Amtrak to replace aging fleet of locomotives as railroad gets on financial track
NEWARK, N.J. — Amtrak has shown off at a plant in California the first of 70 new locomotives, marking what the national passenger railroad service said it hopes will be an era of better reliability, streamlined maintenance and more energy efficiency.
On a broader scale, the engines displayed Monday could well be viewed as emblematic of the improving financial health of Amtrak, which has long been dependent on subsidies from an often reluctant Congress.
More than 31 million passengers rode Amtrak in the 2012 fiscal year, generating a record $2.02 billion in ticket revenue. Amtrak said it will be able to pay back a $466 million federal loan for the locomotives over 25 years using net profits from the Northeast Corridor line, where ridership hit a high last year for the ninth time in 10 years.
“The new Amtrak locomotives will help power the economic future of the Northeast region, provide more reliable and efficient service for passengers and support the rebirth of rail manufacturing in America,” Amtrak President Joseph Boardman said in a statement. “Built on the West Coast for service in the Northeast with suppliers from many states, businesses and workers from across the country are helping to modernize the locomotive fleet of America's Railroad.”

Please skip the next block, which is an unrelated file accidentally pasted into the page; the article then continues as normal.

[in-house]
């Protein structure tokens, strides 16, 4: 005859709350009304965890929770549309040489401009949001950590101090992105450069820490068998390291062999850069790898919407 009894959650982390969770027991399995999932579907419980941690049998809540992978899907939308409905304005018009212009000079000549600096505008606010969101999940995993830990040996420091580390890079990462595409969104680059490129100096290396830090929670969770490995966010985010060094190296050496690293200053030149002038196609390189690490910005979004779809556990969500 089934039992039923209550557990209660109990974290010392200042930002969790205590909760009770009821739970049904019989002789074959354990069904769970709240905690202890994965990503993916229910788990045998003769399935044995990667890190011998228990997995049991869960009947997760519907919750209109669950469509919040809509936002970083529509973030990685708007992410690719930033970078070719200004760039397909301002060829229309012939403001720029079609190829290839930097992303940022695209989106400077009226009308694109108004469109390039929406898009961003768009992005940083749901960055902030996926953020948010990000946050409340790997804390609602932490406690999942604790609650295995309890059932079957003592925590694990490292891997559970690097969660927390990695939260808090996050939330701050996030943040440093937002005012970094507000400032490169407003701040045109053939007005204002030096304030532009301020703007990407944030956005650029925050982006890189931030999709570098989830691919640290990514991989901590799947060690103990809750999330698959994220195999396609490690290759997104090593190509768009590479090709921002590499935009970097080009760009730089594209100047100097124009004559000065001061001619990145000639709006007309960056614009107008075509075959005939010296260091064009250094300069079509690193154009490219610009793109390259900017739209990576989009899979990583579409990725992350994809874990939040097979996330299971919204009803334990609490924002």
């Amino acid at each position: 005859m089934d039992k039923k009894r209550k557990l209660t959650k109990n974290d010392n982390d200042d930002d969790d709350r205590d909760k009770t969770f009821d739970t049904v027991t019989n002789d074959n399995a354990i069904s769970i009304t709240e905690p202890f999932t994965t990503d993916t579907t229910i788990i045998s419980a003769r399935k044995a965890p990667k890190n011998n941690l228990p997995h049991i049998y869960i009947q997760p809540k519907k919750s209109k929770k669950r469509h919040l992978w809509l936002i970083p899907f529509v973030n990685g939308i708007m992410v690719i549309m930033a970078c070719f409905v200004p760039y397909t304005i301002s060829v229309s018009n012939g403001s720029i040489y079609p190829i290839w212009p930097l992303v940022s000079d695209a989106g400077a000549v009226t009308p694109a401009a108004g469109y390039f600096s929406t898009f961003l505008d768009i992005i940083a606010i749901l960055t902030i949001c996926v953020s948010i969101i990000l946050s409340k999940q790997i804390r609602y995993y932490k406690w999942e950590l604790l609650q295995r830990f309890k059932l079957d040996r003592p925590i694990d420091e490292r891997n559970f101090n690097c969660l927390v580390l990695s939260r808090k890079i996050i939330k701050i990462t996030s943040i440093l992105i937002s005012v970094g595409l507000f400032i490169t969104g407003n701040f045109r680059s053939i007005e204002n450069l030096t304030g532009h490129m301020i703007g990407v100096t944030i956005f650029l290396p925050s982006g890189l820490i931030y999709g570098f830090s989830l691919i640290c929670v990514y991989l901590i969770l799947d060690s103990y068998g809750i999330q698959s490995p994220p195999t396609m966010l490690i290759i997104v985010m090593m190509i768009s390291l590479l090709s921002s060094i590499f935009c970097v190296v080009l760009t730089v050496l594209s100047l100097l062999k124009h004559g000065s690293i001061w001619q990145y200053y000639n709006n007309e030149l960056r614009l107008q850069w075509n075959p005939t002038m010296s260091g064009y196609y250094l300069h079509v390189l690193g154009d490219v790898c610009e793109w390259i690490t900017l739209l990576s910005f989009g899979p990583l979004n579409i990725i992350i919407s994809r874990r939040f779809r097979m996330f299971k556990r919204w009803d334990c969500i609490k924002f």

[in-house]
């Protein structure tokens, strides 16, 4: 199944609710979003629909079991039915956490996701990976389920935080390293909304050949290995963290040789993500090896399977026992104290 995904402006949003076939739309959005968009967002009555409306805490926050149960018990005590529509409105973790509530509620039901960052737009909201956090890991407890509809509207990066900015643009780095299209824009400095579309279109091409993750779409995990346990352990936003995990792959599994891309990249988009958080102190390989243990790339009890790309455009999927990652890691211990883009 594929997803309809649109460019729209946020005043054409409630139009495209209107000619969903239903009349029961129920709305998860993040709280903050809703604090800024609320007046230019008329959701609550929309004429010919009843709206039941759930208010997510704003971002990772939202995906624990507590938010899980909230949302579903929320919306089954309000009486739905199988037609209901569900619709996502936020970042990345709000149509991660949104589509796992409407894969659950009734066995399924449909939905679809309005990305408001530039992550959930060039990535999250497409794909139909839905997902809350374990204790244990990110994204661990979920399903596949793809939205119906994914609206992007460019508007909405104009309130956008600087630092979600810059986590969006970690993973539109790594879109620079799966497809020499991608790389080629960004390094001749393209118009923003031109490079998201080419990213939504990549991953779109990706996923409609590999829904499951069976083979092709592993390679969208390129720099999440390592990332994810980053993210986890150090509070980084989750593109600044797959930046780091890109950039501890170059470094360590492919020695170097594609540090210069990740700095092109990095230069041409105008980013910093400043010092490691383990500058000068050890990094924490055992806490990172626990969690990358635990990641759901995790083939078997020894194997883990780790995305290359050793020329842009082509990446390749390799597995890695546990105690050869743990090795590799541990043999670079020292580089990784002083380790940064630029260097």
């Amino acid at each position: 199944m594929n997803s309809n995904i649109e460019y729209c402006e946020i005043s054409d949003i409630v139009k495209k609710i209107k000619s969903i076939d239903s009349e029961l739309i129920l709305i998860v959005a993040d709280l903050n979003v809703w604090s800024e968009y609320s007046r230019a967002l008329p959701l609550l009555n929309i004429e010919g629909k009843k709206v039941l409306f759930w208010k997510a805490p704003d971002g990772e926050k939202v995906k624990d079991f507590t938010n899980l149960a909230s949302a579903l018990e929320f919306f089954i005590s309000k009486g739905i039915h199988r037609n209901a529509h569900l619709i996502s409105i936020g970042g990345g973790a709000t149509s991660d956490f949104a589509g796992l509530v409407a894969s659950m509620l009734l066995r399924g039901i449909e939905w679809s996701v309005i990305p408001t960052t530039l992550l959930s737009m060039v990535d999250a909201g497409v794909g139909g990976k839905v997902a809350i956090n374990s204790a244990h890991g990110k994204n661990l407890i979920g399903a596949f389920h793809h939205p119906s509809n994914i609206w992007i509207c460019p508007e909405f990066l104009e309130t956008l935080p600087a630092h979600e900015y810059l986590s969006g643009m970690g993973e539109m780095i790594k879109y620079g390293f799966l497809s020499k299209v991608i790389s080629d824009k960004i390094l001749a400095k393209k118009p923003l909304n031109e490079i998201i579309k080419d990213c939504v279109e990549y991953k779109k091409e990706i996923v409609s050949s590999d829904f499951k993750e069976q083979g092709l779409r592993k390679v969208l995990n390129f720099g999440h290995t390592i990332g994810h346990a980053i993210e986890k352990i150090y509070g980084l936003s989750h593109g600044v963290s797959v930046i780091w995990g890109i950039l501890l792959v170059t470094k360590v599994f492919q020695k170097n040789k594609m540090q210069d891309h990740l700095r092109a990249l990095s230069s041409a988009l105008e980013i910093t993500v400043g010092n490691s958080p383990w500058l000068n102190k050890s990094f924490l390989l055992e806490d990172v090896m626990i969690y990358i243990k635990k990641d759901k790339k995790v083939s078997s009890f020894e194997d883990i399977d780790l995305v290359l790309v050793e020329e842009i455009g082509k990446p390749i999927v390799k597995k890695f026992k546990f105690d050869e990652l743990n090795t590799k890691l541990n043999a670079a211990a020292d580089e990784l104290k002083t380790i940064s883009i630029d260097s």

Robert Puentes, a senior fellow in the Brooking Institution's metropolitan policy program, said Amtrak isn't the same organization it was a few years ago, relying on federal handouts.
“Even though Washington is mired in debt and dysfunction, Amtrak is reinventing itself,” Puentes said.
The engines will be used on the Northeast Corridor between Washington and Boston and on Keystone Corridor trains that run between Philadelphia and Harrisburg. Three were shown on Monday before being sent out for testing. The first is due to go into service by fall, and all 70 are expected to be in service by 2016.
Amtrak awarded the contract in 2010 to Munich-based Siemens AG, which has made a big investment in the American rail industry in the last decade.
Among the improvements are computers that can diagnose problems in real time and take corrective action and a braking system capable of generating 100 percent of the energy it uses back to the electric grid, according to Michael Cahill, CEO for Siemens Rail Systems.